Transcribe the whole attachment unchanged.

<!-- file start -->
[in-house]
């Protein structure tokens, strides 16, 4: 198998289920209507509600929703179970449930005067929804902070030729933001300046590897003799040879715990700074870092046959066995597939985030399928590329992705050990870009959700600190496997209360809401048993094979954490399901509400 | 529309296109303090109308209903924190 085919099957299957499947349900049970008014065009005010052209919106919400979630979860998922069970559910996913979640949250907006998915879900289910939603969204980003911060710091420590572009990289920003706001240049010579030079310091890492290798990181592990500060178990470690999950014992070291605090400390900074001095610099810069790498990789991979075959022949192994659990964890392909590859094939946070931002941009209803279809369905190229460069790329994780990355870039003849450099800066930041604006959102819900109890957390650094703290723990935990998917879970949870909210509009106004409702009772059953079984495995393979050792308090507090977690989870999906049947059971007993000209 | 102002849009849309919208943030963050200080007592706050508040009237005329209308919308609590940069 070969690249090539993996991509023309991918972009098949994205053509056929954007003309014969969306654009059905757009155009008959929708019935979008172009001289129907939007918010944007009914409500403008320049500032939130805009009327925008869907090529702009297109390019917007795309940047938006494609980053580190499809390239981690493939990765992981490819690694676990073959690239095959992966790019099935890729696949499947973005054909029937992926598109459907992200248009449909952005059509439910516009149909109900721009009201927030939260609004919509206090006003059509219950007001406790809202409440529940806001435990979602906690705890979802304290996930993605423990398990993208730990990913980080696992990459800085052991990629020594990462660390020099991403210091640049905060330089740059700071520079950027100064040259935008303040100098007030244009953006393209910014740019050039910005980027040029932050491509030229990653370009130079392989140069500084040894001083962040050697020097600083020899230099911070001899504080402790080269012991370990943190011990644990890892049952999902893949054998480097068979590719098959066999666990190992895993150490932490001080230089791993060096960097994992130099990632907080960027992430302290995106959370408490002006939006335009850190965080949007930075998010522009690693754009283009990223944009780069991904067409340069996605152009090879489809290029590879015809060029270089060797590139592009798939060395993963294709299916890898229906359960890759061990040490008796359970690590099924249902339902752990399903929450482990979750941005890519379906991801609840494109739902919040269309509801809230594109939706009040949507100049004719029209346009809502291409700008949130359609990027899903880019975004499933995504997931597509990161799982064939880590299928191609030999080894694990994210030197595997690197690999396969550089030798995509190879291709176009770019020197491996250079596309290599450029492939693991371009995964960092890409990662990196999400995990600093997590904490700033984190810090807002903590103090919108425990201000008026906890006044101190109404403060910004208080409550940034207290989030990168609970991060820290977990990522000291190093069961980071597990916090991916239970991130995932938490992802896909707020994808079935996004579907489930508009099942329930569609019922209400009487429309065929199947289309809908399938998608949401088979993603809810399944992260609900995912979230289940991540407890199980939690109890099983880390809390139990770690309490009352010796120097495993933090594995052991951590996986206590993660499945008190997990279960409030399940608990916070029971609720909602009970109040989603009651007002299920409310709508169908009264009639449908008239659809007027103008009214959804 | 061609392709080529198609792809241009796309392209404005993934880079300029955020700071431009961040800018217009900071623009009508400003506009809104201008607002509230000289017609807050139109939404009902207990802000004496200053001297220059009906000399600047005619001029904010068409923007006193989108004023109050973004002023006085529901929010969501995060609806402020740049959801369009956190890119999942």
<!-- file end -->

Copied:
[in-house]
């Protein structure tokens, strides 16, 4: 198998289920209507509600929703179970449930005067929804902070030729933001300046590897003799040879715990700074870092046959066995597939985030399928590329992705050990870009959700600190496997209360809401048993094979954490399901509400 | 529309296109303090109308209903924190 085919099957299957499947349900049970008014065009005010052209919106919400979630979860998922069970559910996913979640949250907006998915879900289910939603969204980003911060710091420590572009990289920003706001240049010579030079310091890492290798990181592990500060178990470690999950014992070291605090400390900074001095610099810069790498990789991979075959022949192994659990964890392909590859094939946070931002941009209803279809369905190229460069790329994780990355870039003849450099800066930041604006959102819900109890957390650094703290723990935990998917879970949870909210509009106004409702009772059953079984495995393979050792308090507090977690989870999906049947059971007993000209 | 102002849009849309919208943030963050200080007592706050508040009237005329209308919308609590940069 070969690249090539993996991509023309991918972009098949994205053509056929954007003309014969969306654009059905757009155009008959929708019935979008172009001289129907939007918010944007009914409500403008320049500032939130805009009327925008869907090529702009297109390019917007795309940047938006494609980053580190499809390239981690493939990765992981490819690694676990073959690239095959992966790019099935890729696949499947973005054909029937992926598109459907992200248009449909952005059509439910516009149909109900721009009201927030939260609004919509206090006003059509219950007001406790809202409440529940806001435990979602906690705890979802304290996930993605423990398990993208730990990913980080696992990459800085052991990629020594990462660390020099991403210091640049905060330089740059700071520079950027100064040259935008303040100098007030244009953006393209910014740019050039910005980027040029932050491509030229990653370009130079392989140069500084040894001083962040050697020097600083020899230099911070001899504080402790080269012991370990943190011990644990890892049952999902893949054998480097068979590719098959066999666990190992895993150490932490001080230089791993060096960097994992130099990632907080960027992430302290995106959370408490002006939006335009850190965080949007930075998010522009690693754009283009990223944009780069991904067409340069996605152009090879489809290029590879015809060029270089060797590139592009798939060395993963294709299916890898229906359960890759061990040490008796359970690590099924249902339902752990399903929450482990979750941005890519379906991801609840494109739902919040269309509801809230594109939706009040949507100049004719029209346009809502291409700008949130359609990027899903880019975004499933995504997931597509990161799982064939880590299928191609030999080894694990994210030197595997690197690999396969550089030798995509190879291709176009770019020197491996250079596309290599450029492939693991371009995964960092890409990662990196999400995990600093997590904490700033984190810090807002903590103090919108425990201000008026906890006044101190109404403060910004208080409550940034207290989030990168609970991060820290977990990522000291190093069961980071597990916090991916239970991130995932938490992802896909707020994808079935996004579907489930508009099942329930569609019922209400009487429309065929199947289309809908399938998608949401088979993603809810399944992260609900995912979230289940991540407890199980939690109890099983880390809390139990770690309490009352010796120097495993933090594995052991951590996986206590993660499945008190997990279960409030399940608990916070029971609720909602009970109040989603009651007002299920409310709508169908009264009639449908008239659809007027103008009214959804 | 061609392709080529198609792809241009796309392209404005993934880079300029955020700071431009961040800018217009900071623009009508400003506009809104201008607002509230000289017609807050139109939404009902207990802000004496200053001297220059009906000399600047005619001029904010068409923007006193989108004023109050973004002023006085529901929010969501995060609806402020740049959801369009956190890119999942």